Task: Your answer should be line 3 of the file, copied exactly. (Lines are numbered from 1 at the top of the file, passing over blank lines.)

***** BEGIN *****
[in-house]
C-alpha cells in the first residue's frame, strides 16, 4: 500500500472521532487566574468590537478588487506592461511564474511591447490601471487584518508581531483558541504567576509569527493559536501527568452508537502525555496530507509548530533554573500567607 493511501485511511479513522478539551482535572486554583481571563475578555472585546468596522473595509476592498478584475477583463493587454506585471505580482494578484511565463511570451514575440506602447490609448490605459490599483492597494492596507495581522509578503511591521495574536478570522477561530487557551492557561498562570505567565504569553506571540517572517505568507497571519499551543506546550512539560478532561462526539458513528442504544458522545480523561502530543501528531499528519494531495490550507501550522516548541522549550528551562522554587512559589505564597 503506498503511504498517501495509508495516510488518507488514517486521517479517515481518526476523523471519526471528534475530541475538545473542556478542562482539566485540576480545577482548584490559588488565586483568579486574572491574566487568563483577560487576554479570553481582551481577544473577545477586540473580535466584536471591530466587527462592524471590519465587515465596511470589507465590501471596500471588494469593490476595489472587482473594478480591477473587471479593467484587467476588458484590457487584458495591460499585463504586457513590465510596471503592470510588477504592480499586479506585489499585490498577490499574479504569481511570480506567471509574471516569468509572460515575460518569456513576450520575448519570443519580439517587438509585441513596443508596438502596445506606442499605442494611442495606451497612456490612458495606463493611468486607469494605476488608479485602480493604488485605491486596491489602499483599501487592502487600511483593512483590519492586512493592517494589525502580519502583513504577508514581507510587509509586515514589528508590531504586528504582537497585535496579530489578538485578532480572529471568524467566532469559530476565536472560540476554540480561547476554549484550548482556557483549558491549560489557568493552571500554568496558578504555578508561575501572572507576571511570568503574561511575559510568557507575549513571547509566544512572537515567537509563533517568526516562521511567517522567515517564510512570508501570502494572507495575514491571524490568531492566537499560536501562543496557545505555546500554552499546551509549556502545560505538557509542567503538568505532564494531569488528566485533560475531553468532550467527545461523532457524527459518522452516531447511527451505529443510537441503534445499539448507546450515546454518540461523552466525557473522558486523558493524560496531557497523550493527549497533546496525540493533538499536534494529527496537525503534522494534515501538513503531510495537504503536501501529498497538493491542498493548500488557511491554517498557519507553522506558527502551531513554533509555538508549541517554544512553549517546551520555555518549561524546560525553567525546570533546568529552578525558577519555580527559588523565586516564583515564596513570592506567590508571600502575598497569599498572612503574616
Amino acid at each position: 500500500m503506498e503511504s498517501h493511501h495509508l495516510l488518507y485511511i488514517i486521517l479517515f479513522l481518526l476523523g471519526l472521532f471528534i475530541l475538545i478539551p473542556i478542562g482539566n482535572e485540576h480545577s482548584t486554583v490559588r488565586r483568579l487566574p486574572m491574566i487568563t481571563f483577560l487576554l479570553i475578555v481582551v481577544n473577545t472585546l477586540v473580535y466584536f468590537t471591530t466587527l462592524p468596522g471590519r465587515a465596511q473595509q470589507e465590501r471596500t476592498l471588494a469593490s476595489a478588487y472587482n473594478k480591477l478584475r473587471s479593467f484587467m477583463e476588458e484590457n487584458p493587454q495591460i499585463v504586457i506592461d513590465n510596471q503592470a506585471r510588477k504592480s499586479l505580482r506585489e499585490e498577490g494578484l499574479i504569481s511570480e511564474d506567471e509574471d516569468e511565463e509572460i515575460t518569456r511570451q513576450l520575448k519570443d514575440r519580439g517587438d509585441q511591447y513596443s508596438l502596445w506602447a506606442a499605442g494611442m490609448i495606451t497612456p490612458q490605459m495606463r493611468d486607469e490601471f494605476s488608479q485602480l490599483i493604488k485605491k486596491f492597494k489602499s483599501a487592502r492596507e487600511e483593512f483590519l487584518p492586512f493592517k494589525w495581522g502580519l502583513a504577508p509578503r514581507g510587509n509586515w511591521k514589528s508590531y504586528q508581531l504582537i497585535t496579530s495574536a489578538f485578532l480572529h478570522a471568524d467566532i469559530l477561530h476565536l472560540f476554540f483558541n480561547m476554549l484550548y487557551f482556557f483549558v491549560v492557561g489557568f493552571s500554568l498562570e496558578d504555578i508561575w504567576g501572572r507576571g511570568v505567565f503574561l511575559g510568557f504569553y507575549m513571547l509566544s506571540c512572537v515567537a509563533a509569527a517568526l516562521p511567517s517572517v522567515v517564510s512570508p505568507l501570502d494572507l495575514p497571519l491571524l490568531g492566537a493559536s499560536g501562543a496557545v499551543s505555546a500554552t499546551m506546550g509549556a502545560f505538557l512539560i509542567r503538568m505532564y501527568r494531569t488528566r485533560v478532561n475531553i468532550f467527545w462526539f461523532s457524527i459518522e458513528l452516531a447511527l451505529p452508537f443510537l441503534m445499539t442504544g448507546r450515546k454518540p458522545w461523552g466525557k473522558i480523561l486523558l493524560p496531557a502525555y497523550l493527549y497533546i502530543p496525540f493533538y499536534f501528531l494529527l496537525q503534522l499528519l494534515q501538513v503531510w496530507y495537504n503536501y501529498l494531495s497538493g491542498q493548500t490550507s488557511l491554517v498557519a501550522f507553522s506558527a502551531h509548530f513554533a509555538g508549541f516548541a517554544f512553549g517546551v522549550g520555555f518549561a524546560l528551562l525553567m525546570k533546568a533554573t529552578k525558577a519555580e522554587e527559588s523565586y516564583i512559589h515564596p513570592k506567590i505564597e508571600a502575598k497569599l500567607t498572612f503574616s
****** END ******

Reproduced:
Amino acid at each position: 500500500m503506498e503511504s498517501h493511501h495509508l495516510l488518507y485511511i488514517i486521517l479517515f479513522l481518526l476523523g471519526l472521532f471528534i475530541l475538545i478539551p473542556i478542562g482539566n482535572e485540576h480545577s482548584t486554583v490559588r488565586r483568579l487566574p486574572m491574566i487568563t481571563f483577560l487576554l479570553i475578555v481582551v481577544n473577545t472585546l477586540v473580535y466584536f468590537t471591530t466587527l462592524p468596522g471590519r465587515a465596511q473595509q470589507e465590501r471596500t476592498l471588494a469593490s476595489a478588487y472587482n473594478k480591477l478584475r473587471s479593467f484587467m477583463e476588458e484590457n487584458p493587454q495591460i499585463v504586457i506592461d513590465n510596471q503592470a506585471r510588477k504592480s499586479l505580482r506585489e499585490e498577490g494578484l499574479i504569481s511570480e511564474d506567471e509574471d516569468e511565463e509572460i515575460t518569456r511570451q513576450l520575448k519570443d514575440r519580439g517587438d509585441q511591447y513596443s508596438l502596445w506602447a506606442a499605442g494611442m490609448i495606451t497612456p490612458q490605459m495606463r493611468d486607469e490601471f494605476s488608479q485602480l490599483i493604488k485605491k486596491f492597494k489602499s483599501a487592502r492596507e487600511e483593512f483590519l487584518p492586512f493592517k494589525w495581522g502580519l502583513a504577508p509578503r514581507g510587509n509586515w511591521k514589528s508590531y504586528q508581531l504582537i497585535t496579530s495574536a489578538f485578532l480572529h478570522a471568524d467566532i469559530l477561530h476565536l472560540f476554540f483558541n480561547m476554549l484550548y487557551f482556557f483549558v491549560v492557561g489557568f493552571s500554568l498562570e496558578d504555578i508561575w504567576g501572572r507576571g511570568v505567565f503574561l511575559g510568557f504569553y507575549m513571547l509566544s506571540c512572537v515567537a509563533a509569527a517568526l516562521p511567517s517572517v522567515v517564510s512570508p505568507l501570502d494572507l495575514p497571519l491571524l490568531g492566537a493559536s499560536g501562543a496557545v499551543s505555546a500554552t499546551m506546550g509549556a502545560f505538557l512539560i509542567r503538568m505532564y501527568r494531569t488528566r485533560v478532561n475531553i468532550f467527545w462526539f461523532s457524527i459518522e458513528l452516531a447511527l451505529p452508537f443510537l441503534m445499539t442504544g448507546r450515546k454518540p458522545w461523552g466525557k473522558i480523561l486523558l493524560p496531557a502525555y497523550l493527549y497533546i502530543p496525540f493533538y499536534f501528531l494529527l496537525q503534522l499528519l494534515q501538513v503531510w496530507y495537504n503536501y501529498l494531495s497538493g491542498q493548500t490550507s488557511l491554517v498557519a501550522f507553522s506558527a502551531h509548530f513554533a509555538g508549541f516548541a517554544f512553549g517546551v522549550g520555555f518549561a524546560l528551562l525553567m525546570k533546568a533554573t529552578k525558577a519555580e522554587e527559588s523565586y516564583i512559589h515564596p513570592k506567590i505564597e508571600a502575598k497569599l500567607t498572612f503574616s